Lia Brooks is the winner of The Straid Collection Award and a current finalist for the Aesthetica Writing Award. Her poetry has been four-times nominated for a Pushcart Prize and has appeared in Poetry London, Magma, Mslexia, The Frogmore Papers, Agenda, Penumbra, among others. She has been highly commended in the National Poetry Competition for The Poetry Society, and has also been commended in the Mslexia Pamphlet and Poetry Competitions, The Frogmore, The Troubadour, Cafe Writers, The Bridport and the Indigo Open competitions.

Lia Brooks took part in the Places of Poetry Project for England and Wales; in partnership with the Ordnance Survey, The Poetry Society, and National Poetry Day. Her poetry appeared in the Places of Poetry Anthology: Mapping the Nation in Verse, selected by Paul Farley and Andrew McRae.

Lia Brooks lives on the edge of the New Forest in the south of England. She can be found walking along the banks of the river, just beyond her doorstep, or with her nose in a pile of books.

Last Song

Land bends beneath the wren.

Yellow and burnt crabs fall from hinges of dark wood,
             scuttle with the wind-curve of the heath, under that wing.

A shore somewhere inland. Do you see it?

There, beyond the silt bar, banks guide the perch and graylings.

Swimming the turns and folding earth.

A small roof is an upturned hull lost among tumbling barrows.

Celandines needle the crests of that slumping shoulder.

Crooked beneath the wren.

Made hunched and crouching, by the wren.

A dart. A flutter and loud trill that knocks a hill hollow.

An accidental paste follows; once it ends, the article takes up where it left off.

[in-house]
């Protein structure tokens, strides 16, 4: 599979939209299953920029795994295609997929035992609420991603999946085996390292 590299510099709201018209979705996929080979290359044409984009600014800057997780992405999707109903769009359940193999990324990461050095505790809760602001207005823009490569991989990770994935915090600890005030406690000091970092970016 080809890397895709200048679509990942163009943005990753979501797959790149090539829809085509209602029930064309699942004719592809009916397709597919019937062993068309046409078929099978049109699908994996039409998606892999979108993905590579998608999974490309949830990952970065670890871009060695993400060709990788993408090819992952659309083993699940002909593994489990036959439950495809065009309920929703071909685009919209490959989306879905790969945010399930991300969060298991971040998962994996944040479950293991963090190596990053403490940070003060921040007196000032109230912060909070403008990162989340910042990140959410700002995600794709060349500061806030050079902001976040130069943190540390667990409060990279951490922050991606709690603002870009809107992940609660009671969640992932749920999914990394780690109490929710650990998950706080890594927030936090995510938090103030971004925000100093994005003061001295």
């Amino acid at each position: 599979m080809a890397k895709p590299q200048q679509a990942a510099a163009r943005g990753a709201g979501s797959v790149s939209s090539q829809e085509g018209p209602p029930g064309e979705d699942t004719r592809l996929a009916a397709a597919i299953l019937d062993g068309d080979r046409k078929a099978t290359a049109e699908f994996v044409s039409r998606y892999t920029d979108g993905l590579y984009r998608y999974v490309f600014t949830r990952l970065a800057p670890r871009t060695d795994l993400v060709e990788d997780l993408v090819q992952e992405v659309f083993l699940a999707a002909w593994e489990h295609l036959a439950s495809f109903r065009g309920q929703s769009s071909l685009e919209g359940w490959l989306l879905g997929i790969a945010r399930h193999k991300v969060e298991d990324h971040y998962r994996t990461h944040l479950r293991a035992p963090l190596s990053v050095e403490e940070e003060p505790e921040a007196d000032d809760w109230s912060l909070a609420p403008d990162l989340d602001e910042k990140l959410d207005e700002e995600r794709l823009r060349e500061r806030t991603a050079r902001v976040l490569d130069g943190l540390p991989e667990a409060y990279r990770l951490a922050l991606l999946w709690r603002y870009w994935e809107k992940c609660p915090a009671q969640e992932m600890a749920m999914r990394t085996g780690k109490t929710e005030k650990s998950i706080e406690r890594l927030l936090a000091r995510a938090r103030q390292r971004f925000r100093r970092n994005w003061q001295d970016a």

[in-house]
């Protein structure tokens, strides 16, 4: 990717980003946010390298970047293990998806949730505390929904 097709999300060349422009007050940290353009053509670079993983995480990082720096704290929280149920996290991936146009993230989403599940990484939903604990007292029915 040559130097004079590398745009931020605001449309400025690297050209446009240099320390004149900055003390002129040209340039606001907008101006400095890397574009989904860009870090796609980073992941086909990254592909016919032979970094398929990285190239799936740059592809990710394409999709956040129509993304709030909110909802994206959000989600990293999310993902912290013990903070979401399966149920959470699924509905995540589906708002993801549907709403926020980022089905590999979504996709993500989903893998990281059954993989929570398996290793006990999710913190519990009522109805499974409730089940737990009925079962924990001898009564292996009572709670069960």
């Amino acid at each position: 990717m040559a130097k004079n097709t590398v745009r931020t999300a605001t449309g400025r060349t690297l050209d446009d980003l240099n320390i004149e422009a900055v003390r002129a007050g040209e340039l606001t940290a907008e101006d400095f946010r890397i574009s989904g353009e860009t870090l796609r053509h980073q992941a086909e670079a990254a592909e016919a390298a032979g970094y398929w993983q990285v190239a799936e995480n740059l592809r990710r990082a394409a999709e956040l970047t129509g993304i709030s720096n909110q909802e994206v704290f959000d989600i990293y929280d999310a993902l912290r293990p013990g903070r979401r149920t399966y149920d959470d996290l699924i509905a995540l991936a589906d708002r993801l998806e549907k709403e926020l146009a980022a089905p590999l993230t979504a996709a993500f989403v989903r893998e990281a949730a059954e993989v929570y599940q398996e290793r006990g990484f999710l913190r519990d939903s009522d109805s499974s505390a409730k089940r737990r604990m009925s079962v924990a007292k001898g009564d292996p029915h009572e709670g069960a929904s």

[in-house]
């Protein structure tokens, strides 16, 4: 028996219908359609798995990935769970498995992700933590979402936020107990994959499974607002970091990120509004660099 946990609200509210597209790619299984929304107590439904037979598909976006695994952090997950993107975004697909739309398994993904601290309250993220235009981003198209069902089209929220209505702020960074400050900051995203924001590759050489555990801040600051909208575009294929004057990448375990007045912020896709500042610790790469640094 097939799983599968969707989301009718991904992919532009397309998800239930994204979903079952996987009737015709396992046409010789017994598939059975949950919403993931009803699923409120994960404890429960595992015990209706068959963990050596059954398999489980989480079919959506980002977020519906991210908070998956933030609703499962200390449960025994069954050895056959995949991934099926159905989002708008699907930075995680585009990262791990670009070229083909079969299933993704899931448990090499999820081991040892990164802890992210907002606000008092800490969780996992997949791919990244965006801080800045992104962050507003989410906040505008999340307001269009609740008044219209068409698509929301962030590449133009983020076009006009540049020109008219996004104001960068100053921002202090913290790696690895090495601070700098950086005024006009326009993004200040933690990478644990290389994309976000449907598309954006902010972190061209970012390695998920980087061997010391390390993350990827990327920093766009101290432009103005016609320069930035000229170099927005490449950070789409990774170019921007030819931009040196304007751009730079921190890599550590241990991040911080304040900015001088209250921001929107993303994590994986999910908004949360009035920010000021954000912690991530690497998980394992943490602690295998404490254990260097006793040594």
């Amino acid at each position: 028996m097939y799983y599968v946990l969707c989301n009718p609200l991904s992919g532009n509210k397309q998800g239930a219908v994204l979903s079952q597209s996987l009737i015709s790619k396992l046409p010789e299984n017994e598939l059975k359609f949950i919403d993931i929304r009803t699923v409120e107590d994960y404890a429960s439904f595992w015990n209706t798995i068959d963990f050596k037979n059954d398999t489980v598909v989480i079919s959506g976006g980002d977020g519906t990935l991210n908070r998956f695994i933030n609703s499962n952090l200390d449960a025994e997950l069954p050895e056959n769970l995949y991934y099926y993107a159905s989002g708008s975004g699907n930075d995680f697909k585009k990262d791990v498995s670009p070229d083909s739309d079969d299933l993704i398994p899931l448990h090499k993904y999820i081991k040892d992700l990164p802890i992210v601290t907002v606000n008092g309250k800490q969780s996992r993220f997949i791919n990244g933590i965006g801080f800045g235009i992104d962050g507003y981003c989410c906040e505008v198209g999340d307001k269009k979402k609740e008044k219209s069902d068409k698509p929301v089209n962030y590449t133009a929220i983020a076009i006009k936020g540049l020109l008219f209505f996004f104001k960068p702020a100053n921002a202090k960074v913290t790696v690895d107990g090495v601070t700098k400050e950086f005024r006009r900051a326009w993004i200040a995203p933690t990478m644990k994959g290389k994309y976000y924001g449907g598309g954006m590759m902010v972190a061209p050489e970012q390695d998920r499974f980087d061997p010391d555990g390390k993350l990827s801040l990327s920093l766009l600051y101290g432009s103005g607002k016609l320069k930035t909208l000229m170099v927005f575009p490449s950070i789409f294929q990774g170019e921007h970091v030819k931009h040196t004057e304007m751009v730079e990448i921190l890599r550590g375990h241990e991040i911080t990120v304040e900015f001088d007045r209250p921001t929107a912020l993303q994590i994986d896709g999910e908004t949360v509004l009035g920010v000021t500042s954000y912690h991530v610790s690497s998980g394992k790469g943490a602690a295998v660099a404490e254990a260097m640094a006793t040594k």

A cave for the fox to wait in during the downpour.

Sighs and singing. Sings the echo somewhere far in.

In the tunnels of the dampening body.

The land twists and tugs at the beak. The worm slips.

Land clicks with the pinches as leaves of the horse chestnut
             claw their long distances, tide after tide after tide.

And nobody. Nobody. Nobody is watching.

Your Brother's Hands

Afterwards, as in the room where you take your brother's hands
            and bathe them, the curve of the hearth, the green-
            oak knots of the mantle, are worn like land
            consenting the raised stones of an outcrop.
The face of your brother circles the room, or is it a yellow heath
            with white air supporting peregrine? His eyes narrowing
            on the rope strung in front of the fire, pendulous -
            the swing it makes from room to hillside and always returning.
Before, meaning a place in the forest, pheasant twitching
            leaves from a claw. Red-feathered, tree-coloured, rope looping
            its neck, is the walk your brother takes below the elm trees,
            the meal he offers and the door you close behind him.
Grey water falling over his skin, as in rainfall on a cold summit
            bringing the debris of rock and salt, this winter light, until
            into a bowl collects the sum of your brothers hands, fire
            crackling through the coals and a green distance hanging.

Mouse Catcher in the Hay

Before you were laid down like stones on the field wall,
you used to chase mice. The combine harvester

lopped hay. You crawled after it, collected brown tails
in your basket, tied them to oak-leaf stalks

and afterwards, when I opened your present, after cake
and balloon games, I found a bracelet of mouse-
tails bloody in a nest of hay. The butcher

called you Cat. It was how you pounced
in the fields, he said, coughing up small bones.

I knew you as the farmer's girl. Fists flexing
while the foxes were shot. That last harvest

before blades came through you, cleanly, I suffered
a sickness hotter than I can explain. In the centre
of fever, footsteps came to the passage, white face

in the doorway, eyes the black of baleful. A voice lost
to hissing as you spoke of a low glide across hayfields,

and the mice, mice crying. I recoiled then
into sleep, waking again some hour after midnight.

At the bed, you leaned over me like a tree. From the damp
hollow of your mouth, silver wing-tips stretching
the corners to a smile, you released an owl.

This poem was first published in Poetry London


Lia Brooks



© 2022 Lia Brooks


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